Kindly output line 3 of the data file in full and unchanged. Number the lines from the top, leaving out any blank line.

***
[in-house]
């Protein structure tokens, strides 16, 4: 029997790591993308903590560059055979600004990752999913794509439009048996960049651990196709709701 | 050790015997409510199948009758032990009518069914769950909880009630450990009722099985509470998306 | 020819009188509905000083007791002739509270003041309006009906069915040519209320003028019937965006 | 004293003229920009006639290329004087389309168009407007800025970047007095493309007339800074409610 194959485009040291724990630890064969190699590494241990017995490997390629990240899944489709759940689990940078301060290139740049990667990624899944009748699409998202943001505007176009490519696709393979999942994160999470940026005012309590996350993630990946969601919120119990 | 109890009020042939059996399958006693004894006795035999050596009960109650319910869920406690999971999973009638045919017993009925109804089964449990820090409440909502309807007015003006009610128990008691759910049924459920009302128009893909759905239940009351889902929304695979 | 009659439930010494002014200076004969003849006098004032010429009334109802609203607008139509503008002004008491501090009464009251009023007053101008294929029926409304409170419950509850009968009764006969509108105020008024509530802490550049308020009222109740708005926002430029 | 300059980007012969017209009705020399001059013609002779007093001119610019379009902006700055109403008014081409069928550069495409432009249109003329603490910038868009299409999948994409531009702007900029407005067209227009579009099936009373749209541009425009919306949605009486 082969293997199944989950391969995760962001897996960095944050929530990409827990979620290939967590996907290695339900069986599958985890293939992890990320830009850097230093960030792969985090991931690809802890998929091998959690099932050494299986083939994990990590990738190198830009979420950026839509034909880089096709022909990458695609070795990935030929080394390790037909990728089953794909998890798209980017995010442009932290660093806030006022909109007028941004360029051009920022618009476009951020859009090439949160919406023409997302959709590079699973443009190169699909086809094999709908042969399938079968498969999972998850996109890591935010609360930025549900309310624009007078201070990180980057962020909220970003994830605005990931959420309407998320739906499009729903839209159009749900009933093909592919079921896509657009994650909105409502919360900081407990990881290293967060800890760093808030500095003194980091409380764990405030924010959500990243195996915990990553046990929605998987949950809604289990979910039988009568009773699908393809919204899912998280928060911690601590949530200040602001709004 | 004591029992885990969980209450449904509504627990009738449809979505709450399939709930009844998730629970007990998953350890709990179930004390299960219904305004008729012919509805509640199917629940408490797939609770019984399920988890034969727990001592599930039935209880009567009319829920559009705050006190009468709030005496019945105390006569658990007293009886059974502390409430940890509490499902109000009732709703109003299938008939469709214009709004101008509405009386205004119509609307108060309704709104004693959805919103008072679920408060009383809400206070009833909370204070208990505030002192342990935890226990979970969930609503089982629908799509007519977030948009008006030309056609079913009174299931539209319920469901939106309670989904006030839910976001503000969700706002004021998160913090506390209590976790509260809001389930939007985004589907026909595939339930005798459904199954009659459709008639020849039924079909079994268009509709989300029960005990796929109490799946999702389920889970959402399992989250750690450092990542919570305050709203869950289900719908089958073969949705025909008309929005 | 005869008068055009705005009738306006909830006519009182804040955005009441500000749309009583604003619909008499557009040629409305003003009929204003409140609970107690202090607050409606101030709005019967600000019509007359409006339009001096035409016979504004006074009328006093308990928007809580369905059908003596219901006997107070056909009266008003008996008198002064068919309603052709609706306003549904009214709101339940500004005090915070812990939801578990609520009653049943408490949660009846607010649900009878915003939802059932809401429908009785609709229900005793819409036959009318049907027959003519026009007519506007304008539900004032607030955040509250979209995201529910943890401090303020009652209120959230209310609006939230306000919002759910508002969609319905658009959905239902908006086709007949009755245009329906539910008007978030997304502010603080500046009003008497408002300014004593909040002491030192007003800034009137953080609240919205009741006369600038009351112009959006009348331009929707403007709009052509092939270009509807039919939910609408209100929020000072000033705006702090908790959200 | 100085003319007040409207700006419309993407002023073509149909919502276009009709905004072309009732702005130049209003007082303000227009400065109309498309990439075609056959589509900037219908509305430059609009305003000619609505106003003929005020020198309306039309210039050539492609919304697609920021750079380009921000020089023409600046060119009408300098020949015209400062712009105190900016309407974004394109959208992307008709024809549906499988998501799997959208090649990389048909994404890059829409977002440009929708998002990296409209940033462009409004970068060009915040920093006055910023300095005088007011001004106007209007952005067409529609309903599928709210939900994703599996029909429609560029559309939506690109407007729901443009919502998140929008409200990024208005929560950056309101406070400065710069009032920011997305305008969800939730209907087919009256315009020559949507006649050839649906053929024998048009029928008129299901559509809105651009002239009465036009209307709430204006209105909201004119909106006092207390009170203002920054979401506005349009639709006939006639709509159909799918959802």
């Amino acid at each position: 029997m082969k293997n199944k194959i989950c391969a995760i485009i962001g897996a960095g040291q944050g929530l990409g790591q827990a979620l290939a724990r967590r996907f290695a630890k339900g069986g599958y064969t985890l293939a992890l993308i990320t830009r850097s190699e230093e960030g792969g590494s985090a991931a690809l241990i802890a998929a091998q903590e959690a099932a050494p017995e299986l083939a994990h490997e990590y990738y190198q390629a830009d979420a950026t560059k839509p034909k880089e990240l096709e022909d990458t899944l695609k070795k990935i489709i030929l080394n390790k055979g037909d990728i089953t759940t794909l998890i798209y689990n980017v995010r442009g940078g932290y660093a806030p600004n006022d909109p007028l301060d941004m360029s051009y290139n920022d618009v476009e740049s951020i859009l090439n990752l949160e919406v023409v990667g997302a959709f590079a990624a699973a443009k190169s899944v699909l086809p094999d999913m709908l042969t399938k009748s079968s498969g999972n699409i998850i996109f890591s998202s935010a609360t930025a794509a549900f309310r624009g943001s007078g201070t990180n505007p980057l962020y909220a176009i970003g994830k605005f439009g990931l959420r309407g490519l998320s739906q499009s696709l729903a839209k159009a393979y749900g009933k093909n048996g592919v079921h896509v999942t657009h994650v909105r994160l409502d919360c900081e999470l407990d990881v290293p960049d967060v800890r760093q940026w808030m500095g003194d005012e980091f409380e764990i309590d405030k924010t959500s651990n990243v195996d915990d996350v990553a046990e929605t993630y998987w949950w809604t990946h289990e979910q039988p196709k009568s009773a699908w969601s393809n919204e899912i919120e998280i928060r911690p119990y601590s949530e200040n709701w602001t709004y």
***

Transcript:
């Amino acid at each position: 029997m082969k293997n199944k194959i989950c391969a995760i485009i962001g897996a960095g040291q944050g929530l990409g790591q827990a979620l290939a724990r967590r996907f290695a630890k339900g069986g599958y064969t985890l293939a992890l993308i990320t830009r850097s190699e230093e960030g792969g590494s985090a991931a690809l241990i802890a998929a091998q903590e959690a099932a050494p017995e299986l083939a994990h490997e990590y990738y190198q390629a830009d979420a950026t560059k839509p034909k880089e990240l096709e022909d990458t899944l695609k070795k990935i489709i030929l080394n390790k055979g037909d990728i089953t759940t794909l998890i798209y689990n980017v995010r442009g940078g932290y660093a806030p600004n006022d909109p007028l301060d941004m360029s051009y290139n920022d618009v476009e740049s951020i859009l090439n990752l949160e919406v023409v990667g997302a959709f590079a990624a699973a443009k190169s899944v699909l086809p094999d999913m709908l042969t399938k009748s079968s498969g999972n699409i998850i996109f890591s998202s935010a609360t930025a794509a549900f309310r624009g943001s007078g201070t990180n505007p980057l962020y909220a176009i970003g994830k605005f439009g990931l959420r309407g490519l998320s739906q499009s696709l729903a839209k159009a393979y749900g009933k093909n048996g592919v079921h896509v999942t657009h994650v909105r994160l409502d919360c900081e999470l407990d990881v290293p960049d967060v800890r760093q940026w808030m500095g003194d005012e980091f409380e764990i309590d405030k924010t959500s651990n990243v195996d915990d996350v990553a046990e929605t993630y998987w949950w809604t990946h289990e979910q039988p196709k009568s009773a699908w969601s393809n919204e899912i919120e998280i928060r911690p119990y601590s949530e200040n709701w602001t709004y």